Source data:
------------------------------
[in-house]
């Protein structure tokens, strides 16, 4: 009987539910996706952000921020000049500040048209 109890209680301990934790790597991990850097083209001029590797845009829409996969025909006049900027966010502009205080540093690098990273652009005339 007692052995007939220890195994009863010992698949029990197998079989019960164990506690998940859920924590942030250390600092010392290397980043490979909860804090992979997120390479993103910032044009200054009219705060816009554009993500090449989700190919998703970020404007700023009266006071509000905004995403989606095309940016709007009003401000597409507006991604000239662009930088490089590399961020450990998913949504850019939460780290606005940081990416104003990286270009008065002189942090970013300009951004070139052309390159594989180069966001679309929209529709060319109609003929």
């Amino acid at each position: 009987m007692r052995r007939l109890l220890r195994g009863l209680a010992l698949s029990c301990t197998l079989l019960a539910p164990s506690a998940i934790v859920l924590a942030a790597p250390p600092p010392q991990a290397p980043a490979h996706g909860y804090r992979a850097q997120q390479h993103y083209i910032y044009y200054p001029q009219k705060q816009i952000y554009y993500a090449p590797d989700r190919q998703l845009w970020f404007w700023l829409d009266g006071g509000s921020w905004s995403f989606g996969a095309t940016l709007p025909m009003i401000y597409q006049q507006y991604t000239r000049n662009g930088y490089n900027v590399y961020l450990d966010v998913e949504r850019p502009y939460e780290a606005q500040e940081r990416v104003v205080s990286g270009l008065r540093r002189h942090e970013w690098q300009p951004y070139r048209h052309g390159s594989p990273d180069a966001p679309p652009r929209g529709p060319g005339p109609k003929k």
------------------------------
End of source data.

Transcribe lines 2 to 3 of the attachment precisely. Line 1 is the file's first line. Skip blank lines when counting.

């Protein structure tokens, strides 16, 4: 009987539910996706952000921020000049500040048209 109890209680301990934790790597991990850097083209001029590797845009829409996969025909006049900027966010502009205080540093690098990273652009005339 007692052995007939220890195994009863010992698949029990197998079989019960164990506690998940859920924590942030250390600092010392290397980043490979909860804090992979997120390479993103910032044009200054009219705060816009554009993500090449989700190919998703970020404007700023009266006071509000905004995403989606095309940016709007009003401000597409507006991604000239662009930088490089590399961020450990998913949504850019939460780290606005940081990416104003990286270009008065002189942090970013300009951004070139052309390159594989180069966001679309929209529709060319109609003929």
């Amino acid at each position: 009987m007692r052995r007939l109890l220890r195994g009863l209680a010992l698949s029990c301990t197998l079989l019960a539910p164990s506690a998940i934790v859920l924590a942030a790597p250390p600092p010392q991990a290397p980043a490979h996706g909860y804090r992979a850097q997120q390479h993103y083209i910032y044009y200054p001029q009219k705060q816009i952000y554009y993500a090449p590797d989700r190919q998703l845009w970020f404007w700023l829409d009266g006071g509000s921020w905004s995403f989606g996969a095309t940016l709007p025909m009003i401000y597409q006049q507006y991604t000239r000049n662009g930088y490089n900027v590399y961020l450990d966010v998913e949504r850019p502009y939460e780290a606005q500040e940081r990416v104003v205080s990286g270009l008065r540093r002189h942090e970013w690098q300009p951004y070139r048209h052309g390159s594989p990273d180069a966001p679309p652009r929209g529709p060319g005339p109609k003929k």